Our Spotlight on Flex showcases professionals from member organizations who exemplify personal and professional success while working a flexible schedule. Their stories illustrate the long-term benefits that flexible schedules offer to both individuals and organizations.
For January 2019, we are pleased to share insights from Molly Senger, Of Counsel, Gibson Dunn (Washington, DC).
Diversity & Flexibility Alliance: How have you made flexibility a priority and a success with your career? How has the firm supported this?
Molly Senger: I came to Gibson Dunn in 2011 as a third year associate after I completed a clerkship with the Honorable John D. Bates at the US District Court for the District of Columbia. I started full time, but after I had my son in January 2016, I came back from maternity leave to a 70% reduced hours schedule. The only formalized aspect of my flex schedule is my reduced hours target; what I’ve learned is you have to be flexible with your time and each day is different. I’m generally in the office every day, but my hours vary depending on what’s happening in the matters I’m working on at the time. I’ve had months in which I’ve had an arbitration and far exceeded full-time hours. But I’ve also had months in which my matters have been relatively quiet, and I’ve been able to take advantage of my flex schedule.
One thing I try to keep in mind with my flex schedule is something one of my mentors told me; “it’s unlikely you’ll find a perfect balance every day, but if you strive for it, you can find the balance you want over the long-term.” Once I started working flex, I made it a priority to be more comfortable saying “no.” I enjoy my work and give 110% to all my matters, and I want to say “yes” to a lot of things. But having been in the position of saying “yes” to too many things, I’ve learned to get over the guilt of saying “no” and figure out the right balance of what I can handle at work while also having time for family, friends, and everything else in life.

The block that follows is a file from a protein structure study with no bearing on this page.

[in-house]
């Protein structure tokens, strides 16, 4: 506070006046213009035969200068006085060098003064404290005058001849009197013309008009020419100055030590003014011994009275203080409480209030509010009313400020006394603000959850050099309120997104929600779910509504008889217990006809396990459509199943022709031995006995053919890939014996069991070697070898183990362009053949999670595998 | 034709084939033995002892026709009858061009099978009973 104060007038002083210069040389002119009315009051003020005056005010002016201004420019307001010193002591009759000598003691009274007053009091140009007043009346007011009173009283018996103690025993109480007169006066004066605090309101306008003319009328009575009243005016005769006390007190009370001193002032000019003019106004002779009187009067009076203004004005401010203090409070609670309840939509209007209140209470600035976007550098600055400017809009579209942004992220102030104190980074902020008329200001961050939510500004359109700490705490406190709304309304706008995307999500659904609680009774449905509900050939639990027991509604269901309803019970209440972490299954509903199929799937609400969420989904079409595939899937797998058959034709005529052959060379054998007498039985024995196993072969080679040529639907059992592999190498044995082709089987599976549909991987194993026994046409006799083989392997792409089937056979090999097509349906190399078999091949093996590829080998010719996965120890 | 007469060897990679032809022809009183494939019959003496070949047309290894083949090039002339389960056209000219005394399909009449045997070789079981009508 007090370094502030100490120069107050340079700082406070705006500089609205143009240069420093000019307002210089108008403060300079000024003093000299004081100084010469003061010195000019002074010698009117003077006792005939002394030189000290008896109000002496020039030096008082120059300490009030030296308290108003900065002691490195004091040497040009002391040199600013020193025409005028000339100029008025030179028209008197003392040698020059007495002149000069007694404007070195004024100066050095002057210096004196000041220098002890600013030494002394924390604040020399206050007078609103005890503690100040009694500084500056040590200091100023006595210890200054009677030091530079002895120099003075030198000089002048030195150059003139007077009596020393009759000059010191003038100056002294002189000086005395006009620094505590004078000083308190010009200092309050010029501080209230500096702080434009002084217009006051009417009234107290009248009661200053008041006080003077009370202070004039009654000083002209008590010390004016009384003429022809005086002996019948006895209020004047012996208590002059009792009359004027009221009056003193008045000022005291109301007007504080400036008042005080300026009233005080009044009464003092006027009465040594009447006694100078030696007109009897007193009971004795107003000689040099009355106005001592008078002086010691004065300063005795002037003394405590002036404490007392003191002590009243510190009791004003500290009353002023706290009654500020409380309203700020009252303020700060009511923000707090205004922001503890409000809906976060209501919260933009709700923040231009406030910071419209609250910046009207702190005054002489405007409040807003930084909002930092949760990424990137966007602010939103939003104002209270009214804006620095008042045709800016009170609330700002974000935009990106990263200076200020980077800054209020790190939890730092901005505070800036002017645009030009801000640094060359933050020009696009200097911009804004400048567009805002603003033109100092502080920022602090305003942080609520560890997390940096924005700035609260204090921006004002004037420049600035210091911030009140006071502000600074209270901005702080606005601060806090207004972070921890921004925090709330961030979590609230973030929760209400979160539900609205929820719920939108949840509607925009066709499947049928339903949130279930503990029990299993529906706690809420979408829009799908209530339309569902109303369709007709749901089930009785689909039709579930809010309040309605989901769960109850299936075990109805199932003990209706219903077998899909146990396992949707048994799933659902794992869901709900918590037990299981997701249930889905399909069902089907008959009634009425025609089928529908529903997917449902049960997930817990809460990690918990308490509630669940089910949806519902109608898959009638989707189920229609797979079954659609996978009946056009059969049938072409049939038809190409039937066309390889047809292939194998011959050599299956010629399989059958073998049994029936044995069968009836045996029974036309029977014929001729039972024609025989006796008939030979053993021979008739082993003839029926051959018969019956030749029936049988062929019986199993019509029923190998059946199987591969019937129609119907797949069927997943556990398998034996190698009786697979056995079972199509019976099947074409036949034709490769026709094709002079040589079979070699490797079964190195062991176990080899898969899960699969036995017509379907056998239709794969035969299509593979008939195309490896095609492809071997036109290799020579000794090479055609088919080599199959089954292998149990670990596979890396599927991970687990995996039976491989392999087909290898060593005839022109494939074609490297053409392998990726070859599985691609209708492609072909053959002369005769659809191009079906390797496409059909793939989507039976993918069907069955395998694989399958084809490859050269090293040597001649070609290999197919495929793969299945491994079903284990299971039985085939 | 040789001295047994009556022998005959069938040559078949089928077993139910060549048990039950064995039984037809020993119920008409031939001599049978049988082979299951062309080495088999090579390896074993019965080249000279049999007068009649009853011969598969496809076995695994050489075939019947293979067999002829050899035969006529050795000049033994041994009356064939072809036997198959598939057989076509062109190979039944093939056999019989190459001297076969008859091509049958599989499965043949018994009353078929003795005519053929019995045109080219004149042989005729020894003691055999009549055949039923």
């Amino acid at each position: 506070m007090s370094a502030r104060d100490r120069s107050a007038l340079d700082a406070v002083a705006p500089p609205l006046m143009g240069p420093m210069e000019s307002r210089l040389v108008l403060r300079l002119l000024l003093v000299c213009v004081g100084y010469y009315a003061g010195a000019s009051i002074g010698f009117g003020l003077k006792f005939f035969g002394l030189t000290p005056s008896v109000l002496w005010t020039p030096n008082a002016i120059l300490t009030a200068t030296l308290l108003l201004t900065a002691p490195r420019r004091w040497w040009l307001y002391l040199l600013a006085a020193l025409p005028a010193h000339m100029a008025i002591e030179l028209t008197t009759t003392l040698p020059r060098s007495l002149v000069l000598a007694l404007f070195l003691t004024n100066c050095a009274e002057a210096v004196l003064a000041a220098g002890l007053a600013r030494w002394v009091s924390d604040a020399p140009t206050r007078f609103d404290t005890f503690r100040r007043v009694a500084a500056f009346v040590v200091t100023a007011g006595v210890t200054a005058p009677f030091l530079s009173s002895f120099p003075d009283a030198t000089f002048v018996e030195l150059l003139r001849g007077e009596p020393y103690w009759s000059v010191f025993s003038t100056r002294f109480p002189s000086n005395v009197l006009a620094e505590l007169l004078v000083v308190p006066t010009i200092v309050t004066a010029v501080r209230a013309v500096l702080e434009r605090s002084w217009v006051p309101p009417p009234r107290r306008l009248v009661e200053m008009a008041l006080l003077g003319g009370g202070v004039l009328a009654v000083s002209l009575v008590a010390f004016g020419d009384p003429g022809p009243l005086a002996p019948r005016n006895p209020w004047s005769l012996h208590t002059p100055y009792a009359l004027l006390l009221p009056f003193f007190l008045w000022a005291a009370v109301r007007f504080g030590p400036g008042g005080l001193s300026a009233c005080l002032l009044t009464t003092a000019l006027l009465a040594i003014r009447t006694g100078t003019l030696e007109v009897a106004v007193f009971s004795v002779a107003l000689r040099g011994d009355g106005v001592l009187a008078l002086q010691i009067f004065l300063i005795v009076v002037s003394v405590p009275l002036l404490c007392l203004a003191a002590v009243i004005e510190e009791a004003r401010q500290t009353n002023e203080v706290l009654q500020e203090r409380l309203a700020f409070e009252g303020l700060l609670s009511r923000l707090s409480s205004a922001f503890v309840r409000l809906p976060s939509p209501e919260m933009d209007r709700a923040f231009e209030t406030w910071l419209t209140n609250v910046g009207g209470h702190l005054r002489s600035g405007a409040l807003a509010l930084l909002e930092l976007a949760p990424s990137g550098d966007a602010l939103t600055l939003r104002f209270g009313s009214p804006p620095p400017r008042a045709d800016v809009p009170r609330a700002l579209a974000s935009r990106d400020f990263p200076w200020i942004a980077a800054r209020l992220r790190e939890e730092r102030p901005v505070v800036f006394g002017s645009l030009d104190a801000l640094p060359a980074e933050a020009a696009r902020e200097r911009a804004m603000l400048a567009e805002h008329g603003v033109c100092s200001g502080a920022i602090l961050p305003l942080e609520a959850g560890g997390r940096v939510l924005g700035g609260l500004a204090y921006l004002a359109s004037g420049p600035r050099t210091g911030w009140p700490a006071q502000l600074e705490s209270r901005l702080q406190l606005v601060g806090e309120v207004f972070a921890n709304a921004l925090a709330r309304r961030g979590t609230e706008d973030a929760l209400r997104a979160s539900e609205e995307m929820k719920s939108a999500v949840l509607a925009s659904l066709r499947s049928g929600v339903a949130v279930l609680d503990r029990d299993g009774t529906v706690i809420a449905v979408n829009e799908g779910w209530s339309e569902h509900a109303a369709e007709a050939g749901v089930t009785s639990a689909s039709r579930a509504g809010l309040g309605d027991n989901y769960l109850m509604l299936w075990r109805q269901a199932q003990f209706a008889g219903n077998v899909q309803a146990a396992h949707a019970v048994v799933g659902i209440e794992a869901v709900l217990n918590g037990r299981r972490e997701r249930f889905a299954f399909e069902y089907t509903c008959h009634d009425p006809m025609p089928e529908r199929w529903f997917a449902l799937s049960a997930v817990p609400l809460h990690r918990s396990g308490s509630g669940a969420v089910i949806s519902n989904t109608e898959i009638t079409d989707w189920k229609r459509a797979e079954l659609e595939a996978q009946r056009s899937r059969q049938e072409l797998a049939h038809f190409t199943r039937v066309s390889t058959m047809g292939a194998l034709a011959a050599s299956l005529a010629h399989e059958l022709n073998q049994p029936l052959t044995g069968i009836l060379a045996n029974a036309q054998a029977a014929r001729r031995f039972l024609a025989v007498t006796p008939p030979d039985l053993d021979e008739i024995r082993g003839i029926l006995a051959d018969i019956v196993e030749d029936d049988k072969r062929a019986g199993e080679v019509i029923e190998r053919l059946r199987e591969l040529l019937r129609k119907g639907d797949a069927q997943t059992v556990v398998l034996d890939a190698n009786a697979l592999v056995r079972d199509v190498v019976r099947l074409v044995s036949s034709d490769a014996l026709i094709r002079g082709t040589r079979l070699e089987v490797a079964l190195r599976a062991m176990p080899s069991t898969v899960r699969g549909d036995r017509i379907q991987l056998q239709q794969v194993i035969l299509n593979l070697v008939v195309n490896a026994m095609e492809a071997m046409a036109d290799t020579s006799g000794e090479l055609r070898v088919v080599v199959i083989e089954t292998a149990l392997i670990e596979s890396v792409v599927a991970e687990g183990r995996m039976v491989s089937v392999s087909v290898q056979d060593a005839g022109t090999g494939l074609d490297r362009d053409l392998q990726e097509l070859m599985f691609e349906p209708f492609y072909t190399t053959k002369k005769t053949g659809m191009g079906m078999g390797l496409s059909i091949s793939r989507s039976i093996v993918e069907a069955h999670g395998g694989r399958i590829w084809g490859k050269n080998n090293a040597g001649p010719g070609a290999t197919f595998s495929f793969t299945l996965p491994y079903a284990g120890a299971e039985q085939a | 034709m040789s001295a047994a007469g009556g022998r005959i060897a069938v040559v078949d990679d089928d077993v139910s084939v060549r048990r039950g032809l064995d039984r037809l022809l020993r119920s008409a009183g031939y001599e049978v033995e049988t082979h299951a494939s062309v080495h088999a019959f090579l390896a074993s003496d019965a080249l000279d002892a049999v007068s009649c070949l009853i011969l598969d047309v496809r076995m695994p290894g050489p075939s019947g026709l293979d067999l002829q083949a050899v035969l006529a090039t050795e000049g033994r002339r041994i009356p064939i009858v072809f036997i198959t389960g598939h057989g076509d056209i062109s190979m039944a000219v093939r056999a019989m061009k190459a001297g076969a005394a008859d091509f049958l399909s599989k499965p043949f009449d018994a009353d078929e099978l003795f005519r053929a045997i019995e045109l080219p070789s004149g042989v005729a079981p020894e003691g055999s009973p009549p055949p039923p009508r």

Thankfully, Gibson Dunn provides a supportive and easy learning environment for flex. I can change my reduced hours percentage at any time, and the firm does an annual true-up when I exceed my agreed-upon hours. More importantly, my colleagues and the partners I work with have helped me become more comfortable finding the right balance for me. When a partner comes to me with a new matter that I’d love to help with but I’m stretched too thin, I’m upfront about my reasons for saying “no.” I remind them to ask me again when the next new matter arises, and they do! Learning that partners understand and trust the reasons behind your “no” – and that they will come to you again – has made the process of saying “no” much easier.
DFA: How have clients supported your flexibility?